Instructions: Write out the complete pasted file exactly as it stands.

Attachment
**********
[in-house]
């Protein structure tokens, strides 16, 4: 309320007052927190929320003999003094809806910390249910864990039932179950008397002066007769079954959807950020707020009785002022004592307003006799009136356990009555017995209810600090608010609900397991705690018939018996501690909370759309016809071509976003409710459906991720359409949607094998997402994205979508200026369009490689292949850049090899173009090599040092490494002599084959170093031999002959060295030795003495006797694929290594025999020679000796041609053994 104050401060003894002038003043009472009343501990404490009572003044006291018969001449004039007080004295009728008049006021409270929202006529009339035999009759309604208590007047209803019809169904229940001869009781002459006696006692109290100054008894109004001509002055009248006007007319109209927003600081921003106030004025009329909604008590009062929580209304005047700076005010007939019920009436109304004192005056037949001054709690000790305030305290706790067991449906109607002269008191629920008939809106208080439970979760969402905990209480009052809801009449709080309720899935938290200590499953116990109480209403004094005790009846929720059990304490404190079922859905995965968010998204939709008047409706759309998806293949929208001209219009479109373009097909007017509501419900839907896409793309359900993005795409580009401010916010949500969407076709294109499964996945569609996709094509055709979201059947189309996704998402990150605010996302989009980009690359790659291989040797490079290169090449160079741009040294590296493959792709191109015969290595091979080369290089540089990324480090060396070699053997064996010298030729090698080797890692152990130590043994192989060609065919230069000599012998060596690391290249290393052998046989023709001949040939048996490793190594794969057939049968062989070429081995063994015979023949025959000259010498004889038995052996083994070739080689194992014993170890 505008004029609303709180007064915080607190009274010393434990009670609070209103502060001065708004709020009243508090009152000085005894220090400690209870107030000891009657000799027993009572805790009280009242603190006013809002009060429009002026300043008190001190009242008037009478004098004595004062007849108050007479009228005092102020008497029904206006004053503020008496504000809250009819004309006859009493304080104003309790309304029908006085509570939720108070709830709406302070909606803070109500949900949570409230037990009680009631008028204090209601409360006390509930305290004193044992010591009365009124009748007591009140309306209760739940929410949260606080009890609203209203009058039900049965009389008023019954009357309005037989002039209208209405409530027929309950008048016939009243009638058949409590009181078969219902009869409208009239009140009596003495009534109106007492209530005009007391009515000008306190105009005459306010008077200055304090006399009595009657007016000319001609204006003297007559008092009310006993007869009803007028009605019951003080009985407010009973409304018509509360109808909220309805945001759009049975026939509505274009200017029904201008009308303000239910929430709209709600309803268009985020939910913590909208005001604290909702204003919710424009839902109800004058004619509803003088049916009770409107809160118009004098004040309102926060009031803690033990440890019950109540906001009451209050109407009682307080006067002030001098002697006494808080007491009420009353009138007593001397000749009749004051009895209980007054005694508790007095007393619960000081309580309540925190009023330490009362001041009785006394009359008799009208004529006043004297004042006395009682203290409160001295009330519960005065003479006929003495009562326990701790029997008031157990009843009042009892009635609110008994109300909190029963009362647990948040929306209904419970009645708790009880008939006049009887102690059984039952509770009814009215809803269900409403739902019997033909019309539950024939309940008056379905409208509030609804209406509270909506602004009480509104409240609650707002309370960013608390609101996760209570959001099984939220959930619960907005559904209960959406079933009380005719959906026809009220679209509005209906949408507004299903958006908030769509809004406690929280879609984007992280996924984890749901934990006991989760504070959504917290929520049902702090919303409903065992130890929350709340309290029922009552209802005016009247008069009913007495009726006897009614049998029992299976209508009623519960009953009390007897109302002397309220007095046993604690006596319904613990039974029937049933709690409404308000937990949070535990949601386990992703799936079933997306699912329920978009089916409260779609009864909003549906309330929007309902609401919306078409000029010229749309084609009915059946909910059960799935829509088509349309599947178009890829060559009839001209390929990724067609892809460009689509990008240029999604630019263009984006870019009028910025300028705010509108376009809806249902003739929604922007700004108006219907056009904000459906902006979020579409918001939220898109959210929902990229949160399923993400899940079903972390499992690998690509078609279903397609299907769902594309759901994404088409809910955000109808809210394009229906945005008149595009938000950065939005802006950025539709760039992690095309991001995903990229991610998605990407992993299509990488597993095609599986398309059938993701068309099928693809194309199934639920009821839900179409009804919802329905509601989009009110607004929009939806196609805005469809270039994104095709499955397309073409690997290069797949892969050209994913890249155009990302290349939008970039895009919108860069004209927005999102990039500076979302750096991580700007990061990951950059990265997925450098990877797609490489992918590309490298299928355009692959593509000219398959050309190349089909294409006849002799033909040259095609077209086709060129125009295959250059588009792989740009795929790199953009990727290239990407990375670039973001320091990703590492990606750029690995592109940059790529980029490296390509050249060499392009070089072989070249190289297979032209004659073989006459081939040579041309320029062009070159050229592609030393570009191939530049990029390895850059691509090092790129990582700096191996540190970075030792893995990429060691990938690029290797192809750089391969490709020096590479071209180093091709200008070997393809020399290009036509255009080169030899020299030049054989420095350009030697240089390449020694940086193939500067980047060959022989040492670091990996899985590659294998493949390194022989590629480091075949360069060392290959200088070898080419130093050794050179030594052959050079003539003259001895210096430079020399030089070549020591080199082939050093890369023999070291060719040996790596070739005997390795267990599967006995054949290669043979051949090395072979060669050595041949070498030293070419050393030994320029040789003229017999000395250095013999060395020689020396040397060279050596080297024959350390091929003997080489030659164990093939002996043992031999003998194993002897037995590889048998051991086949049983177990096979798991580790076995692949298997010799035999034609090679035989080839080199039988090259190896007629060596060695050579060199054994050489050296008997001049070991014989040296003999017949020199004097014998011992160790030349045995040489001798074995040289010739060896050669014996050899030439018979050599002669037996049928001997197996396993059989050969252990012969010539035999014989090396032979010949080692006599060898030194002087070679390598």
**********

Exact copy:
[in-house]
């Protein structure tokens, strides 16, 4: 309320007052927190929320003999003094809806910390249910864990039932179950008397002066007769079954959807950020707020009785002022004592307003006799009136356990009555017995209810600090608010609900397991705690018939018996501690909370759309016809071509976003409710459906991720359409949607094998997402994205979508200026369009490689292949850049090899173009090599040092490494002599084959170093031999002959060295030795003495006797694929290594025999020679000796041609053994 104050401060003894002038003043009472009343501990404490009572003044006291018969001449004039007080004295009728008049006021409270929202006529009339035999009759309604208590007047209803019809169904229940001869009781002459006696006692109290100054008894109004001509002055009248006007007319109209927003600081921003106030004025009329909604008590009062929580209304005047700076005010007939019920009436109304004192005056037949001054709690000790305030305290706790067991449906109607002269008191629920008939809106208080439970979760969402905990209480009052809801009449709080309720899935938290200590499953116990109480209403004094005790009846929720059990304490404190079922859905995965968010998204939709008047409706759309998806293949929208001209219009479109373009097909007017509501419900839907896409793309359900993005795409580009401010916010949500969407076709294109499964996945569609996709094509055709979201059947189309996704998402990150605010996302989009980009690359790659291989040797490079290169090449160079741009040294590296493959792709191109015969290595091979080369290089540089990324480090060396070699053997064996010298030729090698080797890692152990130590043994192989060609065919230069000599012998060596690391290249290393052998046989023709001949040939048996490793190594794969057939049968062989070429081995063994015979023949025959000259010498004889038995052996083994070739080689194992014993170890 505008004029609303709180007064915080607190009274010393434990009670609070209103502060001065708004709020009243508090009152000085005894220090400690209870107030000891009657000799027993009572805790009280009242603190006013809002009060429009002026300043008190001190009242008037009478004098004595004062007849108050007479009228005092102020008497029904206006004053503020008496504000809250009819004309006859009493304080104003309790309304029908006085509570939720108070709830709406302070909606803070109500949900949570409230037990009680009631008028204090209601409360006390509930305290004193044992010591009365009124009748007591009140309306209760739940929410949260606080009890609203209203009058039900049965009389008023019954009357309005037989002039209208209405409530027929309950008048016939009243009638058949409590009181078969219902009869409208009239009140009596003495009534109106007492209530005009007391009515000008306190105009005459306010008077200055304090006399009595009657007016000319001609204006003297007559008092009310006993007869009803007028009605019951003080009985407010009973409304018509509360109808909220309805945001759009049975026939509505274009200017029904201008009308303000239910929430709209709600309803268009985020939910913590909208005001604290909702204003919710424009839902109800004058004619509803003088049916009770409107809160118009004098004040309102926060009031803690033990440890019950109540906001009451209050109407009682307080006067002030001098002697006494808080007491009420009353009138007593001397000749009749004051009895209980007054005694508790007095007393619960000081309580309540925190009023330490009362001041009785006394009359008799009208004529006043004297004042006395009682203290409160001295009330519960005065003479006929003495009562326990701790029997008031157990009843009042009892009635609110008994109300909190029963009362647990948040929306209904419970009645708790009880008939006049009887102690059984039952509770009814009215809803269900409403739902019997033909019309539950024939309940008056379905409208509030609804209406509270909506602004009480509104409240609650707002309370960013608390609101996760209570959001099984939220959930619960907005559904209960959406079933009380005719959906026809009220679209509005209906949408507004299903958006908030769509809004406690929280879609984007992280996924984890749901934990006991989760504070959504917290929520049902702090919303409903065992130890929350709340309290029922009552209802005016009247008069009913007495009726006897009614049998029992299976209508009623519960009953009390007897109302002397309220007095046993604690006596319904613990039974029937049933709690409404308000937990949070535990949601386990992703799936079933997306699912329920978009089916409260779609009864909003549906309330929007309902609401919306078409000029010229749309084609009915059946909910059960799935829509088509349309599947178009890829060559009839001209390929990724067609892809460009689509990008240029999604630019263009984006870019009028910025300028705010509108376009809806249902003739929604922007700004108006219907056009904000459906902006979020579409918001939220898109959210929902990229949160399923993400899940079903972390499992690998690509078609279903397609299907769902594309759901994404088409809910955000109808809210394009229906945005008149595009938000950065939005802006950025539709760039992690095309991001995903990229991610998605990407992993299509990488597993095609599986398309059938993701068309099928693809194309199934639920009821839900179409009804919802329905509601989009009110607004929009939806196609805005469809270039994104095709499955397309073409690997290069797949892969050209994913890249155009990302290349939008970039895009919108860069004209927005999102990039500076979302750096991580700007990061990951950059990265997925450098990877797609490489992918590309490298299928355009692959593509000219398959050309190349089909294409006849002799033909040259095609077209086709060129125009295959250059588009792989740009795929790199953009990727290239990407990375670039973001320091990703590492990606750029690995592109940059790529980029490296390509050249060499392009070089072989070249190289297979032209004659073989006459081939040579041309320029062009070159050229592609030393570009191939530049990029390895850059691509090092790129990582700096191996540190970075030792893995990429060691990938690029290797192809750089391969490709020096590479071209180093091709200008070997393809020399290009036509255009080169030899020299030049054989420095350009030697240089390449020694940086193939500067980047060959022989040492670091990996899985590659294998493949390194022989590629480091075949360069060392290959200088070898080419130093050794050179030594052959050079003539003259001895210096430079020399030089070549020591080199082939050093890369023999070291060719040996790596070739005997390795267990599967006995054949290669043979051949090395072979060669050595041949070498030293070419050393030994320029040789003229017999000395250095013999060395020689020396040397060279050596080297024959350390091929003997080489030659164990093939002996043992031999003998194993002897037995590889048998051991086949049983177990096979798991580790076995692949298997010799035999034609090679035989080839080199039988090259190896007629060596060695050579060199054994050489050296008997001049070991014989040296003999017949020199004097014998011992160790030349045995040489001798074995040289010739060896050669014996050899030439018979050599002669037996049928001997197996396993059989050969252990012969010539035999014989090396032979010949080692006599060898030194002087070679390598």